Definition of malice in US English:

malice

noun

  • 1The intention or desire to do evil; ill will.

    ‘I bear no malice toward anybody’
    • ‘He took a step closer to her, a mocking malice in his eyes.’
    • ‘The tiny smile held no malice, no spite, but not much warmth either.’
    • ‘She said carefully, though the malice in her tone wasn't easy to hide.’
    • ‘There was such malice in her voice that Cat involuntarily took a step back.’
    • ‘The man before us smiled warmly before showing us a toothy grin of pure malice and evil.’
    • ‘There are those who have tainted their blood with evil and malice.’
    • ‘His eyes did not hold the malice they held that day in the forest.’
    • ‘His voice had shock in it but it was still with malice in his voice.’
    • ‘His words are spoken quickly, but there is no evidence of direct malice in his tone.’
    • ‘Courtney's playful behavior dropped and pure malice settled over her pixie like features.’
    • ‘If you scratch the surface, you will see a planet riddled with malice and evil.’
    • ‘Callaghan did not act out of any malice or evil intent.’
    • ‘Very often I was motivated by malice, but that is not the point.’
    • ‘Meanwhile, the red eyes were still there, glittering and watching in malice and evil.’
    • ‘This time, the devastation resulted not from the malice of evil men, but from the fury of water and wind.’
    • ‘He bore no malice, his aura was tinged slightly with regret, pain and longing.’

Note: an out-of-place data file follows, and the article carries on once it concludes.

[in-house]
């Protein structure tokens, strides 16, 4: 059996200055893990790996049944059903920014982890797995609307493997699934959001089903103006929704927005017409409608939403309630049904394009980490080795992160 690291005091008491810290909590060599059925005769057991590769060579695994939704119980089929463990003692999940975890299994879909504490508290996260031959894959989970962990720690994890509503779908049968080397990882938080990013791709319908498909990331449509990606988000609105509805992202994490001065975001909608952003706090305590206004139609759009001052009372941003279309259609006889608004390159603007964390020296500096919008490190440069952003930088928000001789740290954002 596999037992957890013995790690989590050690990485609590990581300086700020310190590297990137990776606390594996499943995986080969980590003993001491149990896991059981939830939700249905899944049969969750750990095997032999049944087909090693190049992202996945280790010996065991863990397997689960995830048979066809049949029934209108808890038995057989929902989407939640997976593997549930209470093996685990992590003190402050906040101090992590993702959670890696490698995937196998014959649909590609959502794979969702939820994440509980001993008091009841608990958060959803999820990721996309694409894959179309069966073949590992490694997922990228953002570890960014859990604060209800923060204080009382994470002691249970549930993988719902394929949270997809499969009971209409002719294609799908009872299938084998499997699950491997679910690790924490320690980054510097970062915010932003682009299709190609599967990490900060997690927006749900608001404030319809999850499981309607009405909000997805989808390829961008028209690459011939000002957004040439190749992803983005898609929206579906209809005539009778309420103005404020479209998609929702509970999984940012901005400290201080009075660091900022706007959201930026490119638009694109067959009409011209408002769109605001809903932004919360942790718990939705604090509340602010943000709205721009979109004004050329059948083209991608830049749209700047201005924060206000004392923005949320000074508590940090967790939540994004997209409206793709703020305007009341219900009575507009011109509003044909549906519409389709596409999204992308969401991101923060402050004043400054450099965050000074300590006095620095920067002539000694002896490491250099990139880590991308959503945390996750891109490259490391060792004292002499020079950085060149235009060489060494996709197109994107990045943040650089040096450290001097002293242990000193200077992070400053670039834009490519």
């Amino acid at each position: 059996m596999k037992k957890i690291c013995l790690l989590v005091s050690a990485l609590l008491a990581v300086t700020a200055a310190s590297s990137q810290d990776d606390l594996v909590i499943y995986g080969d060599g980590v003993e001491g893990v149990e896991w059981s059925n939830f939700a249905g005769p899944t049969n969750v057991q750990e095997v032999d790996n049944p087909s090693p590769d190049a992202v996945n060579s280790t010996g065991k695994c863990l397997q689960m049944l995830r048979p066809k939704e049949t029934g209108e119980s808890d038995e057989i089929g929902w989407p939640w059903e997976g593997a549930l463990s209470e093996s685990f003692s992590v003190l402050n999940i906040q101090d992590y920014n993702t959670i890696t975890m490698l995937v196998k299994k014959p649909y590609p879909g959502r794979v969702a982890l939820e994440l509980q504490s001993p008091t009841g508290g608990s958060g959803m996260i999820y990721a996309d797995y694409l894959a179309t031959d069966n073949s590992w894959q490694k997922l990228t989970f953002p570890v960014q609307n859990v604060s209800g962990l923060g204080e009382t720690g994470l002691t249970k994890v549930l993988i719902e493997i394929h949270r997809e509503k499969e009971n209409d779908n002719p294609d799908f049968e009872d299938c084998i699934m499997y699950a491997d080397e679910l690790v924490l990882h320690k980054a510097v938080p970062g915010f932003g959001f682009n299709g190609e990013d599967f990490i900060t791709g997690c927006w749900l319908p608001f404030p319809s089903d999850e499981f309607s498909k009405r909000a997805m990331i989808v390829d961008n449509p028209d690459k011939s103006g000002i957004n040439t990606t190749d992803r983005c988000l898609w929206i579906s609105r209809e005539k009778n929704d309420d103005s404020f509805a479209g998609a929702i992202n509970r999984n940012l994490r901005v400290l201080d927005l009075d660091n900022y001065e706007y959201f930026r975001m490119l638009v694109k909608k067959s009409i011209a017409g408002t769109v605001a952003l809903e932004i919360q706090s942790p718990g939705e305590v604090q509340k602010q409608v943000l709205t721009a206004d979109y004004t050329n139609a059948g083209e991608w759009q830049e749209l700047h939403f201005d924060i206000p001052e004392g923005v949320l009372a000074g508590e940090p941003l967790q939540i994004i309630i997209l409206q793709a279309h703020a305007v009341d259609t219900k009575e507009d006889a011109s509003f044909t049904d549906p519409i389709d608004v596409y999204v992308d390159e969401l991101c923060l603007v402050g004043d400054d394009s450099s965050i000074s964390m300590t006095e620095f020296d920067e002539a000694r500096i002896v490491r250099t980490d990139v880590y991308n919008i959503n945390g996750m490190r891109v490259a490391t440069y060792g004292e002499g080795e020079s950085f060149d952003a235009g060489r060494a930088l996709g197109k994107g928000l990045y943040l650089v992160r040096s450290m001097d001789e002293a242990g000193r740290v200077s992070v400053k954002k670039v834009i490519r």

• ‘Yelled Lori, with pure malice in her eyes.’
    • ‘Slaughter's words don't imply malice or callousness or even apathy.’
    • ‘The big one just stared and the little one maintained that there was no malice intended.’
    • ‘In other words, the NPR broadcast was motivated by sheer malice, based on political disagreement.’
    spitefulness, spite, malevolence, maliciousness, animosity, hostility, ill will, ill feeling, hatred, hate, bitterness, venom, vindictiveness, vengefulness, revenge, malignity, malignance, evil intentions, animus, enmity, devilment, devilry, bad blood, backbiting, gall, rancour, spleen, grudge
    View synonyms
    1. 1.1Law Wrongful intention, especially as increasing the guilt of certain offenses.
      • ‘The privilege could nevertheless be defeated if actual malice was proved by the plaintiff.’
      • ‘Nevertheless, the prosecution can contend that the doctrine of transferred malice applies.’
      • ‘Consequently it limited the damages in such cases unless the plaintiff proved actual malice.’
      • ‘Similarly the doctrine of transferred malice applies to the liability of accessories.’
      • ‘Even the doctrine of transferred malice can be used.’

Origin

Middle English: via Old French from Latin malitia, from malus ‘bad’.

Pronunciation

malice

/ˈmaləs//ˈmæləs/